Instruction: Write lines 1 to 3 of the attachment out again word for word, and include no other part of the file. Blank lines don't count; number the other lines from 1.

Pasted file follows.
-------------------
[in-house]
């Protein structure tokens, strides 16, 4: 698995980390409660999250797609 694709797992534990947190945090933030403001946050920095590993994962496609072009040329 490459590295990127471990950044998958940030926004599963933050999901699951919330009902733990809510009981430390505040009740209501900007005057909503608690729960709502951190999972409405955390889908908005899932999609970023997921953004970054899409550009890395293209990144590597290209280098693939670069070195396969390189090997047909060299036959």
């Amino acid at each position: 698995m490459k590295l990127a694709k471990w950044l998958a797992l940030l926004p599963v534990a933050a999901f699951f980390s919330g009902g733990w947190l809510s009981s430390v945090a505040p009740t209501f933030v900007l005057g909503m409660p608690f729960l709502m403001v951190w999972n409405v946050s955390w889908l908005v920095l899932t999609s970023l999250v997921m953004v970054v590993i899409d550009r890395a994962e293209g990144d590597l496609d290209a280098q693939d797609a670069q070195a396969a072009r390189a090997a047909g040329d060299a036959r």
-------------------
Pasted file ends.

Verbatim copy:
[in-house]
């Protein structure tokens, strides 16, 4: 698995980390409660999250797609 694709797992534990947190945090933030403001946050920095590993994962496609072009040329 490459590295990127471990950044998958940030926004599963933050999901699951919330009902733990809510009981430390505040009740209501900007005057909503608690729960709502951190999972409405955390889908908005899932999609970023997921953004970054899409550009890395293209990144590597290209280098693939670069070195396969390189090997047909060299036959």
């Amino acid at each position: 698995m490459k590295l990127a694709k471990w950044l998958a797992l940030l926004p599963v534990a933050a999901f699951f980390s919330g009902g733990w947190l809510s009981s430390v945090a505040p009740t209501f933030v900007l005057g909503m409660p608690f729960l709502m403001v951190w999972n409405v946050s955390w889908l908005v920095l899932t999609s970023l999250v997921m953004v970054v590993i899409d550009r890395a994962e293209g990144d590597l496609d290209a280098q693939d797609a670069q070195a396969a072009r390189a090997a047909g040329d060299a036959r």